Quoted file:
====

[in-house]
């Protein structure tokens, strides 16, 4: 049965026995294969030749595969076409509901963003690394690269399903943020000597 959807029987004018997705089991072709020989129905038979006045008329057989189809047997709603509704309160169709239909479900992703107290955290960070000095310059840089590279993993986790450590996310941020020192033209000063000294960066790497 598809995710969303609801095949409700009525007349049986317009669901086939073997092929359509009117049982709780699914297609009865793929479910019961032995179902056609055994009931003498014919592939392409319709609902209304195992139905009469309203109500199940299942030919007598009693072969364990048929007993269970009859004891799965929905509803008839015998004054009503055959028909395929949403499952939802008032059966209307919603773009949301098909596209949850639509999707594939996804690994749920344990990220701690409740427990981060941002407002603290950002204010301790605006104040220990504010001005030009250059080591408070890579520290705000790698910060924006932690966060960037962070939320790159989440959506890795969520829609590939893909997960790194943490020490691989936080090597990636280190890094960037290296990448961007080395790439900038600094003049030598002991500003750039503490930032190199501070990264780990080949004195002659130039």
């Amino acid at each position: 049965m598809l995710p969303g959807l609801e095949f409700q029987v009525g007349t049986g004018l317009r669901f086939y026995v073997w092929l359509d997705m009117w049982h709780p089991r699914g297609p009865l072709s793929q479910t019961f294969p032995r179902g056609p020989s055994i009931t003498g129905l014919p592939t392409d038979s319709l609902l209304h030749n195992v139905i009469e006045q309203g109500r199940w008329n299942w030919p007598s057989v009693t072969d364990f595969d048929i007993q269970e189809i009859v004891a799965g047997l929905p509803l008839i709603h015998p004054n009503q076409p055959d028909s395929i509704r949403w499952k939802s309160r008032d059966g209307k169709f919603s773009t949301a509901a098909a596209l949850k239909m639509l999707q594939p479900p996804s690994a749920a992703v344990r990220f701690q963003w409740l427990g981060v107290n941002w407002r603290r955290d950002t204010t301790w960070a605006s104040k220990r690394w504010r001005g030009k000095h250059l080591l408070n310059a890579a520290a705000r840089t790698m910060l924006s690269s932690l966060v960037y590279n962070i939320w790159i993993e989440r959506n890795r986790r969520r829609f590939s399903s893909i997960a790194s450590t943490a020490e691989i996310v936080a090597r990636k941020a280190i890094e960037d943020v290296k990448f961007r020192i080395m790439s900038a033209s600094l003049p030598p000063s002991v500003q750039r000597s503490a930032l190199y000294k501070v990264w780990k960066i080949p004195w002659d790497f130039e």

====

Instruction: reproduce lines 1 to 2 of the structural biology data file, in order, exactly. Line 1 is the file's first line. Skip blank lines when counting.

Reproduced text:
[in-house]
């Protein structure tokens, strides 16, 4: 049965026995294969030749595969076409509901963003690394690269399903943020000597 959807029987004018997705089991072709020989129905038979006045008329057989189809047997709603509704309160169709239909479900992703107290955290960070000095310059840089590279993993986790450590996310941020020192033209000063000294960066790497 598809995710969303609801095949409700009525007349049986317009669901086939073997092929359509009117049982709780699914297609009865793929479910019961032995179902056609055994009931003498014919592939392409319709609902209304195992139905009469309203109500199940299942030919007598009693072969364990048929007993269970009859004891799965929905509803008839015998004054009503055959028909395929949403499952939802008032059966209307919603773009949301098909596209949850639509999707594939996804690994749920344990990220701690409740427990981060941002407002603290950002204010301790605006104040220990504010001005030009250059080591408070890579520290705000790698910060924006932690966060960037962070939320790159989440959506890795969520829609590939893909997960790194943490020490691989936080090597990636280190890094960037290296990448961007080395790439900038600094003049030598002991500003750039503490930032190199501070990264780990080949004195002659130039």